A major proposal by Ronald Reagan is the return to the states of responsibility for funding and administering public welfare programs. He says that "the first" federal program he would try to transfer back to the states is welfare. He says he would "advocate block grants of the federal share of the cost in that transfer, but use those as a transition to finally select a revenue source to transfer back to the states to finance welfare at that level." It has long been a Reagan contention that too much money is wasted in the process when Washington takes money out of the states in the form of taxes, then sends some of that money back in federal grants.
Reagan would not cancel the food-stamp program.
Reagan charges that the Carter administration has put the goal of decent housing for all Americans in jeopardy.He cites overregulation, inflation, and high interest rates as depressants on the housing market. He supports tax incentives to encourage construction, and expansion of "urban homesteading." As in welfare, he would seek to transfer back to the stages federal programs that can be more effectively managed locally, along with the revenue sources to pay for them. Civil rights
Reagan explains his switch on the ERA from support to opposition this way: Although he supports equal rights for women and when governor of California supported several laws prohibiting sex discrimination, he does not believe that the ERA would redress inequalities in rights. The GOP candidate fels that laws passed at the state and federal levels would best protect women's rights.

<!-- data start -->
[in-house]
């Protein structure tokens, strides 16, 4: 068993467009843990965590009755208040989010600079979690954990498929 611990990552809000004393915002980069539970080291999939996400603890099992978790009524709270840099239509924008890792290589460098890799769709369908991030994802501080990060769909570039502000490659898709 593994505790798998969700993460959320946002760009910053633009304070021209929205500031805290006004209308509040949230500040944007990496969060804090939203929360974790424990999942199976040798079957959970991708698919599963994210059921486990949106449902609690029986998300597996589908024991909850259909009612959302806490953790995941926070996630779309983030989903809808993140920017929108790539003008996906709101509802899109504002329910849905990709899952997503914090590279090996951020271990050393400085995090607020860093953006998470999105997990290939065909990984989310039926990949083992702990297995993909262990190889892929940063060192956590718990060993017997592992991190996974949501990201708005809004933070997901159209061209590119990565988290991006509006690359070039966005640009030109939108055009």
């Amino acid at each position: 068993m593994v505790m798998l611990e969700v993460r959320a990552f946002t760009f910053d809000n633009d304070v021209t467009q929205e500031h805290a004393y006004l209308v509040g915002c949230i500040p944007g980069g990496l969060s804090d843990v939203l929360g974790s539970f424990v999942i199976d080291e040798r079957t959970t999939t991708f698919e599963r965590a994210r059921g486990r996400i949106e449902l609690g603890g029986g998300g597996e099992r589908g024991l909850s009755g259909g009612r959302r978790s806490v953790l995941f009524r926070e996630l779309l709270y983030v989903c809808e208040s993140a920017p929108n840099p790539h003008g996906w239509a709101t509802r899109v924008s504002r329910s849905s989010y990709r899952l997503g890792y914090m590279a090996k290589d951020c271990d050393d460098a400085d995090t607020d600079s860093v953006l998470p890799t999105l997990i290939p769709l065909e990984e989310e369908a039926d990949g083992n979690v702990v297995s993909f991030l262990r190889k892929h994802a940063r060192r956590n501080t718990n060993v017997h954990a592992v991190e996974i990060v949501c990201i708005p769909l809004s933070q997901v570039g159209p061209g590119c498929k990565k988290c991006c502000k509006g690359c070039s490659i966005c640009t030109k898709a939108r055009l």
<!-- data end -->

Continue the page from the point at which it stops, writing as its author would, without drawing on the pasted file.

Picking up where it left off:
He has made a specific commitment to appoint a woman to one of the earliest vacancies that occurs on the US Supreme Court.
On the subject of racial equality, Reagan says he favors affirmative-action programs "to this extent: I recognize the need to offer opportunity to those people to whom opportunity has been denied for a long time. But I also lived in a time when we had quota systems that denied people equal opportunity. . . . I see affirmative action becoming a kind of quota system. And I just believe that when that happens you have established the precedent for a new discrimination to take place . . . a kind of reverse discrimination. But short of that, I think we must do everything in our power to make sure that we never return to bigotry and prejudice and the denial of people's rights." Civil liberties
Reagan supports the enactment of a constitutional amendment to restore protection of the unborn child's right to life. Further, he opposes use of federal tax money to pay for abortions except for cases in which the mother's life is endangered.
The 1980 Republican platform says: "We will work for the appointment of judges at all levels of the judiciary who respect traditional family values and the sanctity of innoncent human life." Reagan says, "I don't think that's a bad idea. I think all of us he would be guided by broad considerations of qualification in selecting US Supreme Court and other judicial appointees, and that no selection would be made on the basis of a single issue.
Reagan says gun control is unrealistic and dangerous and that "we should fight crime through swifter law enforcement and stiffer, certain punishment for crimes, especially those committed with firearms."
Reagan advocates the restoration of a daily period of voluntary prayer in US public schools. The platform says: "We support Republican initiatives in the Congress to restore the right of individuals to participate in voluntary, nondenominational prayer in schools and other public facilities."